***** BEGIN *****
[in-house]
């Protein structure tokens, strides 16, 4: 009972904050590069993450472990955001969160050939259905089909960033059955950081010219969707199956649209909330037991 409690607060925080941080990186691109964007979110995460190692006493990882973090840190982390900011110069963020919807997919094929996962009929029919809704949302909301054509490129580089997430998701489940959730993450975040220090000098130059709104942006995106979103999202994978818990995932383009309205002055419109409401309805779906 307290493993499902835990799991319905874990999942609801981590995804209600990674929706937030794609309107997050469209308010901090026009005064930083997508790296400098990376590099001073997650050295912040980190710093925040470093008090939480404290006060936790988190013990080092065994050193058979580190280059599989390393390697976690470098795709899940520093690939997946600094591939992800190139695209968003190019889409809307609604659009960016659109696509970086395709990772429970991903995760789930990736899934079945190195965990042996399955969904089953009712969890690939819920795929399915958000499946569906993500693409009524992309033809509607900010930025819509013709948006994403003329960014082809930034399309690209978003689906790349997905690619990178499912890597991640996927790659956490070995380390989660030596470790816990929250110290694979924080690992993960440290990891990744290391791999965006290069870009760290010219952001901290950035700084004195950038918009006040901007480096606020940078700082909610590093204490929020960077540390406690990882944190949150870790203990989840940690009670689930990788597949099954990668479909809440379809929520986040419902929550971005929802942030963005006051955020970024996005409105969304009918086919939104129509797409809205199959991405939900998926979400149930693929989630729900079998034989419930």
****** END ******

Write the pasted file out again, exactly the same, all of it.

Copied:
[in-house]
């Protein structure tokens, strides 16, 4: 009972904050590069993450472990955001969160050939259905089909960033059955950081010219969707199956649209909330037991 409690607060925080941080990186691109964007979110995460190692006493990882973090840190982390900011110069963020919807997919094929996962009929029919809704949302909301054509490129580089997430998701489940959730993450975040220090000098130059709104942006995106979103999202994978818990995932383009309205002055419109409401309805779906 307290493993499902835990799991319905874990999942609801981590995804209600990674929706937030794609309107997050469209308010901090026009005064930083997508790296400098990376590099001073997650050295912040980190710093925040470093008090939480404290006060936790988190013990080092065994050193058979580190280059599989390393390697976690470098795709899940520093690939997946600094591939992800190139695209968003190019889409809307609604659009960016659109696509970086395709990772429970991903995760789930990736899934079945190195965990042996399955969904089953009712969890690939819920795929399915958000499946569906993500693409009524992309033809509607900010930025819509013709948006994403003329960014082809930034399309690209978003689906790349997905690619990178499912890597991640996927790659956490070995380390989660030596470790816990929250110290694979924080690992993960440290990891990744290391791999965006290069870009760290010219952001901290950035700084004195950038918009006040901007480096606020940078700082909610590093204490929020960077540390406690990882944190949150870790203990989840940690009670689930990788597949099954990668479909809440379809929520986040419902929550971005929802942030963005006051955020970024996005409105969304009918086919939104129509797409809205199959991405939900998926979400149930693929989630729900079998034989419930």